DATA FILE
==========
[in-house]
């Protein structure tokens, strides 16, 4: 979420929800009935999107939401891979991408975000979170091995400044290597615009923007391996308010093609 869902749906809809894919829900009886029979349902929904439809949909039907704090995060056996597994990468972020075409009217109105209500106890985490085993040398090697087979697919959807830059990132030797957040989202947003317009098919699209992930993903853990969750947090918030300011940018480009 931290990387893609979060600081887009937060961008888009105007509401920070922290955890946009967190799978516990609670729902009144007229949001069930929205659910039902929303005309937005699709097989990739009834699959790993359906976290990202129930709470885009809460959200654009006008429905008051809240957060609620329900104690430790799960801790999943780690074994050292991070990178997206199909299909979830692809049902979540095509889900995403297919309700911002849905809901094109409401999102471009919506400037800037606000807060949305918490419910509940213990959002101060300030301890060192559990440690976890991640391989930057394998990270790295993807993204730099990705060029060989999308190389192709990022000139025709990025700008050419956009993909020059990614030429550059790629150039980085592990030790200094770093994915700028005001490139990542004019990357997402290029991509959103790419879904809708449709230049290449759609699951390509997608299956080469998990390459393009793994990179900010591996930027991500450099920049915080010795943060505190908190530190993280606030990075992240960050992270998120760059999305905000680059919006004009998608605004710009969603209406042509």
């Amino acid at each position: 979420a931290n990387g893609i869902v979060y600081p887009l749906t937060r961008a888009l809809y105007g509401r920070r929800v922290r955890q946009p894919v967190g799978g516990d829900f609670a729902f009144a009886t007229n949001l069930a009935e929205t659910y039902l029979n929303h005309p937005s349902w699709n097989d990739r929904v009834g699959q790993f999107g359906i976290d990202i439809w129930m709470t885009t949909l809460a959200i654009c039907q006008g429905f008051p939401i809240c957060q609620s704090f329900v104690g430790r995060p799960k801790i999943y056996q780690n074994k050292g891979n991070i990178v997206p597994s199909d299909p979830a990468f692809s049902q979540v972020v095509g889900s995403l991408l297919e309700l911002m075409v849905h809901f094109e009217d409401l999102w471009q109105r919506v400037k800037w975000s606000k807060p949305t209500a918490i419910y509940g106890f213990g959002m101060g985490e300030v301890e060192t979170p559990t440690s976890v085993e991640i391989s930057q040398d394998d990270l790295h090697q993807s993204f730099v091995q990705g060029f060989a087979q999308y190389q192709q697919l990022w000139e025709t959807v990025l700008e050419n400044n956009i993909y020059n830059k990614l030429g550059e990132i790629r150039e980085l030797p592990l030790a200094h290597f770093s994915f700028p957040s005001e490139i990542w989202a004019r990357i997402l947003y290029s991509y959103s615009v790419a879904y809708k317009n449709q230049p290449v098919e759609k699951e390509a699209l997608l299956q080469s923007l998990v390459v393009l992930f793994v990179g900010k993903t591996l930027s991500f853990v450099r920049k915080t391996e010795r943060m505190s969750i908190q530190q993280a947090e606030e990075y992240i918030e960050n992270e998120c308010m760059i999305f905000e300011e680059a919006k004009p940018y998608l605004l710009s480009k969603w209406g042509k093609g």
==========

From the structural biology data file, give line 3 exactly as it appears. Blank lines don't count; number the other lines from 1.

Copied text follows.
């Amino acid at each position: 979420a931290n990387g893609i869902v979060y600081p887009l749906t937060r961008a888009l809809y105007g509401r920070r929800v922290r955890q946009p894919v967190g799978g516990d829900f609670a729902f009144a009886t007229n949001l069930a009935e929205t659910y039902l029979n929303h005309p937005s349902w699709n097989d990739r929904v009834g699959q790993f999107g359906i976290d990202i439809w129930m709470t885009t949909l809460a959200i654009c039907q006008g429905f008051p939401i809240c957060q609620s704090f329900v104690g430790r995060p799960k801790i999943y056996q780690n074994k050292g891979n991070i990178v997206p597994s199909d299909p979830a990468f692809s049902q979540v972020v095509g889900s995403l991408l297919e309700l911002m075409v849905h809901f094109e009217d409401l999102w471009q109105r919506v400037k800037w975000s606000k807060p949305t209500a918490i419910y509940g106890f213990g959002m101060g985490e300030v301890e060192t979170p559990t440690s976890v085993e991640i391989s930057q040398d394998d990270l790295h090697q993807s993204f730099v091995q990705g060029f060989a087979q999308y190389q192709q697919l990022w000139e025709t959807v990025l700008e050419n400044n956009i993909y020059n830059k990614l030429g550059e990132i790629r150039e980085l030797p592990l030790a200094h290597f770093s994915f700028p957040s005001e490139i990542w989202a004019r990357i997402l947003y290029s991509y959103s615009v790419a879904y809708k317009n449709q230049p290449v098919e759609k699951e390509a699209l997608l299956q080469s923007l998990v390459v393009l992930f793994v990179g900010k993903t591996l930027s991500f853990v450099r920049k915080t391996e010795r943060m505190s969750i908190q530190q993280a947090e606030e990075y992240i918030e960050n992270e998120c308010m760059i999305f905000e300011e680059a919006k004009p940018y998608l605004l710009s480009k969603w209406g042509k093609g």